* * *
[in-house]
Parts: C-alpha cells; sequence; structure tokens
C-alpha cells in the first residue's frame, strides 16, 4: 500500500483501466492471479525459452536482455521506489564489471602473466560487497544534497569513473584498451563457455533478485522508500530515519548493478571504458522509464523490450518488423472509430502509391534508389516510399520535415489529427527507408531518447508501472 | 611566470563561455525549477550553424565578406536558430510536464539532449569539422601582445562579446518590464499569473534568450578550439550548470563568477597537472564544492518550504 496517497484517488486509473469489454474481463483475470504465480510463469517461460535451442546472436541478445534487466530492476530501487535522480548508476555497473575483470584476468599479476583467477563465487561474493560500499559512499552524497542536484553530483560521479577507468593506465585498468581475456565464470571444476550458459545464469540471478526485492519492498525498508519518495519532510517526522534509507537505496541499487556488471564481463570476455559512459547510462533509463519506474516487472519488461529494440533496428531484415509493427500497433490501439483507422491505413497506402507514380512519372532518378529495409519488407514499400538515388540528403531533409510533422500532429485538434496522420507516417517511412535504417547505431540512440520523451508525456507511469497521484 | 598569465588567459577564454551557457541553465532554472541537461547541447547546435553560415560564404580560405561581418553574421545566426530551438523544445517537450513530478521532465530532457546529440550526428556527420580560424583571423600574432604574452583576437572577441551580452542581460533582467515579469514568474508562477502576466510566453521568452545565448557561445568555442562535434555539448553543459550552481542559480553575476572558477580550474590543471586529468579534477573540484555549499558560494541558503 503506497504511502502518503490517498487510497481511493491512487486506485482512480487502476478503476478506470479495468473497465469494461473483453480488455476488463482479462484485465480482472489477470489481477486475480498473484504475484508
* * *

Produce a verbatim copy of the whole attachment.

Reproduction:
[in-house]
Parts: C-alpha cells; sequence; structure tokens
C-alpha cells in the first residue's frame, strides 16, 4: 500500500483501466492471479525459452536482455521506489564489471602473466560487497544534497569513473584498451563457455533478485522508500530515519548493478571504458522509464523490450518488423472509430502509391534508389516510399520535415489529427527507408531518447508501472 | 611566470563561455525549477550553424565578406536558430510536464539532449569539422601582445562579446518590464499569473534568450578550439550548470563568477597537472564544492518550504 496517497484517488486509473469489454474481463483475470504465480510463469517461460535451442546472436541478445534487466530492476530501487535522480548508476555497473575483470584476468599479476583467477563465487561474493560500499559512499552524497542536484553530483560521479577507468593506465585498468581475456565464470571444476550458459545464469540471478526485492519492498525498508519518495519532510517526522534509507537505496541499487556488471564481463570476455559512459547510462533509463519506474516487472519488461529494440533496428531484415509493427500497433490501439483507422491505413497506402507514380512519372532518378529495409519488407514499400538515388540528403531533409510533422500532429485538434496522420507516417517511412535504417547505431540512440520523451508525456507511469497521484 | 598569465588567459577564454551557457541553465532554472541537461547541447547546435553560415560564404580560405561581418553574421545566426530551438523544445517537450513530478521532465530532457546529440550526428556527420580560424583571423600574432604574452583576437572577441551580452542581460533582467515579469514568474508562477502576466510566453521568452545565448557561445568555442562535434555539448553543459550552481542559480553575476572558477580550474590543471586529468579534477573540484555549499558560494541558503 503506497504511502502518503490517498487510497481511493491512487486506485482512480487502476478503476478506470479495468473497465469494461473483453480488455476488463482479462484485465480482472489477470489481477486475480498473484504475484508